An estimated 2 million people were enslaved by European powers in the Americas, Asia and Africa between 1500 and 1815.
Some of those captives were taken as slaves, while others were bought and sold.
In the Americas they were brought to the New World and sold as indentured servants or slaves.
The transatlantic trade between North America and the Caribbean in the 19th century brought about the creation of the Caribbean slave trade.
These slave traders brought many Africans and Africans-descended Europeans to the Americas.
The Caribbean slave market is a global business, and some of the largest transatlantic markets are in Africa, the Caribbean and South America.
Some experts say the transAtlantic slave trade may have helped spread slavery in Europe and the Americas through the slave trade’s introduction of African people.
The Americas in general and Africa in particular are home to a large number of enslaved people.
In recent decades, several European countries have been involved in the trans-Atlantic slave trading.
In fact, it is said that the trans Atlantic slave trade has created a network of routes through the Americas between Europe and North America.
This network is the legacy of the slave trading and the subsequent slave trade itself, said Peter C. Piotrowski, a researcher at the University of Pennsylvania’s Perelman School of Engineering.
“A lot of people, particularly in Europe, see the transameral trade as one of the key players in the history of slavery,” Piotrowksi told Al Jazeera.
“But for African Americans and African Americans-descendants, the trans amor trade is often seen as the story of how Europeans and African people were separated, in the minds of European people, and therefore in the eyes of Africans.”
The transamor trade between the Americas and Europe has been traced back to the 16th century.
The trade was initiated by Portuguese traders, who brought African slaves into Europe to sell to European merchants.
Europeans were also involved in a slave trade with the Dutch East India Company in the 17th century, which was also known as the African slave trade until the mid-19th century when the trade ended.
The Spanish and Portuguese also introduced Africans into the Americas in the early 17th and 18th centuries, and brought them into Europe through the Caribbean.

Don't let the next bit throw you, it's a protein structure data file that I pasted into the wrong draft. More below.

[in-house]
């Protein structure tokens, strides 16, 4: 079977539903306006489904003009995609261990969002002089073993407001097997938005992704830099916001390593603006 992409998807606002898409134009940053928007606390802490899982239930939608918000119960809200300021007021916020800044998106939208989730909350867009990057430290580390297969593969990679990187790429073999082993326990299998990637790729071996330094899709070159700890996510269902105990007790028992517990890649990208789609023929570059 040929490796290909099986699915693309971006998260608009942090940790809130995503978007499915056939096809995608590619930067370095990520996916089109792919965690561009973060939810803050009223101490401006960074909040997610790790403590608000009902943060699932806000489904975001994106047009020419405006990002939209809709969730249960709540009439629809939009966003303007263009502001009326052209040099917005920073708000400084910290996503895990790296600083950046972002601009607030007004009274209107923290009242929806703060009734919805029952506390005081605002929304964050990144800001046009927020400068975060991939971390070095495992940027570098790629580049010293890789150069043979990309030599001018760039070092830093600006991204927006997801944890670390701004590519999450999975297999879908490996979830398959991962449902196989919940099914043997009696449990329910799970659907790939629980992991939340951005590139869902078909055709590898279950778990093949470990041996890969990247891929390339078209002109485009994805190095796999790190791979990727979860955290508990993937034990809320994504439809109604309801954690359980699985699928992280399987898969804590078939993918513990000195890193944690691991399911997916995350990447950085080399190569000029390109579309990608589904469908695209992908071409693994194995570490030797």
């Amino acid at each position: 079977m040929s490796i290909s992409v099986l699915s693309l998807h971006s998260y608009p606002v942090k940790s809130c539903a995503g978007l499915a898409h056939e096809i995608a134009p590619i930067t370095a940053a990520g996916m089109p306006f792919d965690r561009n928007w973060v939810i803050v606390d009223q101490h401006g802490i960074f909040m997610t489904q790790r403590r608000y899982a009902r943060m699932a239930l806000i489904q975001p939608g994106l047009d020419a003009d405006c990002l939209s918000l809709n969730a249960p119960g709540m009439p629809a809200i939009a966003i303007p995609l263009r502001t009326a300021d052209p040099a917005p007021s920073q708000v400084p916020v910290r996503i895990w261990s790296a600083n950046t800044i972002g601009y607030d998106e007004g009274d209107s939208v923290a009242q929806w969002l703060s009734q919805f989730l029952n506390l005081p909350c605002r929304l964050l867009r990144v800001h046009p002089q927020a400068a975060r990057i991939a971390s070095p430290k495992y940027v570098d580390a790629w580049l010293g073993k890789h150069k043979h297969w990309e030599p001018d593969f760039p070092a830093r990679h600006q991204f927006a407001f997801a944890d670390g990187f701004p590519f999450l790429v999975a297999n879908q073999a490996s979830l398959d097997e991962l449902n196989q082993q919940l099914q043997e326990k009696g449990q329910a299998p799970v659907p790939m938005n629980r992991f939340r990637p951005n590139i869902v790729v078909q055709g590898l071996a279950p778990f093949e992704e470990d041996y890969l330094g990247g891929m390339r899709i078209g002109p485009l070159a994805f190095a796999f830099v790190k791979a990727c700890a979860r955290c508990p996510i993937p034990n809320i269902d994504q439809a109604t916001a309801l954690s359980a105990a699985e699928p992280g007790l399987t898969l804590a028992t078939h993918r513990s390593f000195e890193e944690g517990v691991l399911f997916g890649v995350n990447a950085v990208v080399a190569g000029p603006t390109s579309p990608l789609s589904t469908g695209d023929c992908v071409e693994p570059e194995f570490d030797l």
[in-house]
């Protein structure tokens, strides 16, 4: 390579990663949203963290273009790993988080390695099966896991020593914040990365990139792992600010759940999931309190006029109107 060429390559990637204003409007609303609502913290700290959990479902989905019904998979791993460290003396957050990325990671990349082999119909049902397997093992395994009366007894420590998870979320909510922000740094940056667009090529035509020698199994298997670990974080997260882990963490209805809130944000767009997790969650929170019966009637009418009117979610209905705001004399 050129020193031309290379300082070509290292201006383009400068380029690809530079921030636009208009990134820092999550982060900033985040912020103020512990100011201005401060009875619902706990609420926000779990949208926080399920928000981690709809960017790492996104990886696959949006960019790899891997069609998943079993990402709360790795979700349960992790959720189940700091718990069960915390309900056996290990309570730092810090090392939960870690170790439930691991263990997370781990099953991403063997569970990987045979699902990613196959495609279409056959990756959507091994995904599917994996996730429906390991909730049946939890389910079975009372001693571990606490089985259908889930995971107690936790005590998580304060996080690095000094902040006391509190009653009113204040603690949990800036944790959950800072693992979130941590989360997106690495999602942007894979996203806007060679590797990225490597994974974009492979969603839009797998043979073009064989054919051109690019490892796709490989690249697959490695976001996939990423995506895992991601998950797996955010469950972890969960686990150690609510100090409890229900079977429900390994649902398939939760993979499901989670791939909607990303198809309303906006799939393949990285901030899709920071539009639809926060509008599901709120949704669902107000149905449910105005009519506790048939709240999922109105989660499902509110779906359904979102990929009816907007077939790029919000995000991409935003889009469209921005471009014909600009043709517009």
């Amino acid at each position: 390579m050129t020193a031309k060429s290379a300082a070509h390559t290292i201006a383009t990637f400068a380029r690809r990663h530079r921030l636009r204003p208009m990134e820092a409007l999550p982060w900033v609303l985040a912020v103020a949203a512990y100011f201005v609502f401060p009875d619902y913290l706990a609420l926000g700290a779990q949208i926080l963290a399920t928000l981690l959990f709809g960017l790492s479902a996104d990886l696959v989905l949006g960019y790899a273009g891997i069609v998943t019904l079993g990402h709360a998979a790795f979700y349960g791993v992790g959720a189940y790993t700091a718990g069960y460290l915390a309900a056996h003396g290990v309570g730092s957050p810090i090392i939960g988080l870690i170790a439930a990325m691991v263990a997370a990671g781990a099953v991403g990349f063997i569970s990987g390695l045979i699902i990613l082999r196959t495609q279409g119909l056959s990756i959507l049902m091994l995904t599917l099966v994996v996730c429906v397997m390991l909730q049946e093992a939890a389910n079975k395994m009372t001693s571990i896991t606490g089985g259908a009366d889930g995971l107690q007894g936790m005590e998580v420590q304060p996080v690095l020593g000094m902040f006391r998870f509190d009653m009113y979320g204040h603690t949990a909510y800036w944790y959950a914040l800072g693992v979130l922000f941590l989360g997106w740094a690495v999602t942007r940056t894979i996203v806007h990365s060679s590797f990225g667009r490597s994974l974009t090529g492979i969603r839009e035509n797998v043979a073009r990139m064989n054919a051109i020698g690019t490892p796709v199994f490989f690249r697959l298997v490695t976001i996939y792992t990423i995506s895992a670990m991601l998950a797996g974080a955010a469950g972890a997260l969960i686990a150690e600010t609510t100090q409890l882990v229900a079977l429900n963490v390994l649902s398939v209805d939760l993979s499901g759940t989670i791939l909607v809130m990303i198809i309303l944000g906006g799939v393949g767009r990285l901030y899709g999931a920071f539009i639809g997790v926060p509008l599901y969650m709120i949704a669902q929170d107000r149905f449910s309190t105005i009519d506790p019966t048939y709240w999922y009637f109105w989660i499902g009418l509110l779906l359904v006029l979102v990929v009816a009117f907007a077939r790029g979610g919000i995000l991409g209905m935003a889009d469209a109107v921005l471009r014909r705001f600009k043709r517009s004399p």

The first transatlantic ship, the Dutch vessel The Hague, was built in 1599, and the first transamorm, the St. George, sailed to New York in 1622.
Around 1814, the first Spanish ship, named the Giambattista Vico, sailed from Lisbon to the Caribbean, where it carried the first Portuguese and Spanish slaves, including some who were sold as slaves.
Around this time, the Spanish also introduced a new slave trade: African slaves from Africa to the East Indies.
By the 1830s, the slave trades were taking place in several Caribbean countries.
Some Europeans, especially from North America, were also selling African people to the Europeans for slaves, said Ciaran Jones, a professor of history at the Massachusetts Institute of Technology.
In 1774, the French explorer Louis de Bourbourg wrote about the trans Amor trade: The first slaves brought in by this transamour, which we call transamora, were brought on board a ship which sailed from Africa.
It was the first slave trade that took place in the Atlantic.
The European traders of the time, like the Portuguese, brought the African slaves in to the Atlantic and transported them to the new European settlements on the East Indian islands, which were located in the Indian Ocean.
The Dutch, who were already involved in transamortis trade, also brought African people into the Caribbean by sea.
Jones explained that some European traders, like Ferdinand Magellan and his men, brought African migrants to the Bahamas, where they were sold to Spanish traders.
In 1811, Ferdinand Magellan, who was the founder of the Spanish East India company, bought a slave from an African trader in the Bahamas.
Magellan was also involved with transamorpion trade, according to Jones.
This transamoral trade was the precursor to transamoro trade, which became the trans Pacific slave trade in the late 19th and early 20th centuries.
Some European countries and their territories were also responsible for bringing Africans into Europe for the transampolises.
These countries included the Netherlands, France, Germany, England, Denmark, Sweden, Denmark and Norway, among others.
The Netherlands had the largest number of African slaves, but the largest slave trade was between the Dutch colony of New Netherland and the colony of North America which was founded in the mid 1700s.
In addition to the slave markets, many Europeans also brought Africans into their countries through transamajor trade.
The slave trade took place throughout the Americas during the 19 th and early part of the 20 th century.
It is believed that this transatlantic transamorean trade was responsible for the introduction of various diseases like